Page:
My dad is out of the hospital now, and in another nursing home. My mom was not at all happy with the first one.
Now, he is in a memory care unit.
This one is a little jaunt from home, so the stay here will probably not be permanent. However, we are adjusting to the possibility that a nursing home will be my dad's permanent residence from now on.
He moved in on Friday evening. I saw him on Sunday afternoon, and he was in pretty good spirits. He could answer most of our questions, if we could get him to concentrate.
My mom relayed to me the story of his first encounter with his physical therapist. She asked him, "How do you feel?" He answered, "With my fingers."
She said in all her years, no one has ever given her that answer before.
I paid a visit this afternoon again. It turned out that my mom was visiting as well. My dad seemed quieter than on Sunday. I couldn't tell if he was just being thoughtful, or if he was down. He didn't talk to us as much. It was a cloudy day, though, and one of the aides remarked that it seemed that everyone was a little quieter than usual.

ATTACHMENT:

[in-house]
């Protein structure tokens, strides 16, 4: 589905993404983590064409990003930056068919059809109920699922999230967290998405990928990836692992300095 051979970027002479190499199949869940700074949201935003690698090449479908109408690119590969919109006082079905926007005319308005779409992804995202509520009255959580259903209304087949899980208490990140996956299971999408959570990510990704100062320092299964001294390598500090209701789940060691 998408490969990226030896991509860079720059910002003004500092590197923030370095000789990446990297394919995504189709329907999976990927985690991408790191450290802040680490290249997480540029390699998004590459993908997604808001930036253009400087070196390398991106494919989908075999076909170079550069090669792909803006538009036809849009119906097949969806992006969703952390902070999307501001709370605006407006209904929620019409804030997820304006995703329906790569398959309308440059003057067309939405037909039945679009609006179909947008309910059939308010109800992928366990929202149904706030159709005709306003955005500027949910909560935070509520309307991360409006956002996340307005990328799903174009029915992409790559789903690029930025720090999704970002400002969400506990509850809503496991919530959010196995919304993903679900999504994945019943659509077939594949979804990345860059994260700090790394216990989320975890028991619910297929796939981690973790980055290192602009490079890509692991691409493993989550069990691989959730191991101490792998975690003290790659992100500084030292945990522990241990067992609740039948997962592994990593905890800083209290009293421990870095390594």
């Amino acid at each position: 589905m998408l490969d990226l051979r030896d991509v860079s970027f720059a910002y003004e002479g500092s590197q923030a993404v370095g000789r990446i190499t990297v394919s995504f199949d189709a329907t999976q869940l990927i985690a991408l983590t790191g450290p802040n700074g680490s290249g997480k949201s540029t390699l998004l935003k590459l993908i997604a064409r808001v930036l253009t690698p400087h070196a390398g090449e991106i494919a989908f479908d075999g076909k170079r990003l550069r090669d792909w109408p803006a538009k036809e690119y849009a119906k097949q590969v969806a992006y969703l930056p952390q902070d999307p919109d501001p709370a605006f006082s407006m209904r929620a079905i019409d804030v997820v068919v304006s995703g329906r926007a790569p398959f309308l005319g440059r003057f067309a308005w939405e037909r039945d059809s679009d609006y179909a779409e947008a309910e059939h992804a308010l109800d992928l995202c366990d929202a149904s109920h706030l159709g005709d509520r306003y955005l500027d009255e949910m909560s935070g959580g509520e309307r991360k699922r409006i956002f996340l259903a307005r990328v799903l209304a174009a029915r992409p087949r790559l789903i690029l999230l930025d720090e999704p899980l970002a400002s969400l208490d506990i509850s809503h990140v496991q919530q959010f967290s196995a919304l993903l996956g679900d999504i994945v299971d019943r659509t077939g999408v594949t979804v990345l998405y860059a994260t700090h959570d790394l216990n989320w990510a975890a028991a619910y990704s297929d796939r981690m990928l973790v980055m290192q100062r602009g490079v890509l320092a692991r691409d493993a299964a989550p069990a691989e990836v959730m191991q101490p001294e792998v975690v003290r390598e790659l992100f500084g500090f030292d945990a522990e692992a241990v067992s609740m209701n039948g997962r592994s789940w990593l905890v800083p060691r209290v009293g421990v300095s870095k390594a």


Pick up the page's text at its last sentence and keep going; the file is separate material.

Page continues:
My dad's next-door neighbor is a retired United Church of Christ minister. He seems like the right company for my dad, and he has a good sense of humor about his memory loss. He told my mom that he used to work for a governor, but he couldn't remember which one. "But he must have been a Democrat," he said, "because I'm a Democrat!"
The big event this afternoon was a young woman with a guitar. She came in to sing some of the old songs with the residents, songs like "Ain't She Sweet?" and "Has Anybody Seen My Gal?" The guitar player also handed out rhythm instruments; my dad got one of those little egg instruments. He was singing half-heartedly on some of the songs; then she started to sing "When You're Smiling/When You're Smiling/The Whole World Smiles with You." That's always been my dad's trademark: he's always the one to tell us to accentuate the positive, to look on the bright side, to consider the glass half-full. He has had a joke or a pun for every occasion (though we heard some of the same ones several times).
It was good to see him smile and hear him sing that song.
Then they started singing one of my dad's favorite songs, The Tennesee Waltz. He told me once that it was popular around the time that he was in the Army, stationed in the South. The guitar player attributed it to Roy Rogers (turns out that it was written and recorded by Roy Acuff), but the version my mom and dad both remembered was recorded by Patti Page in 1951.
I remember the night and the Tennesee Waltz
Now I know just how much I have lost
Yes I lost my little darlin' the night they were playing
The Beautiful Tennesee Waltz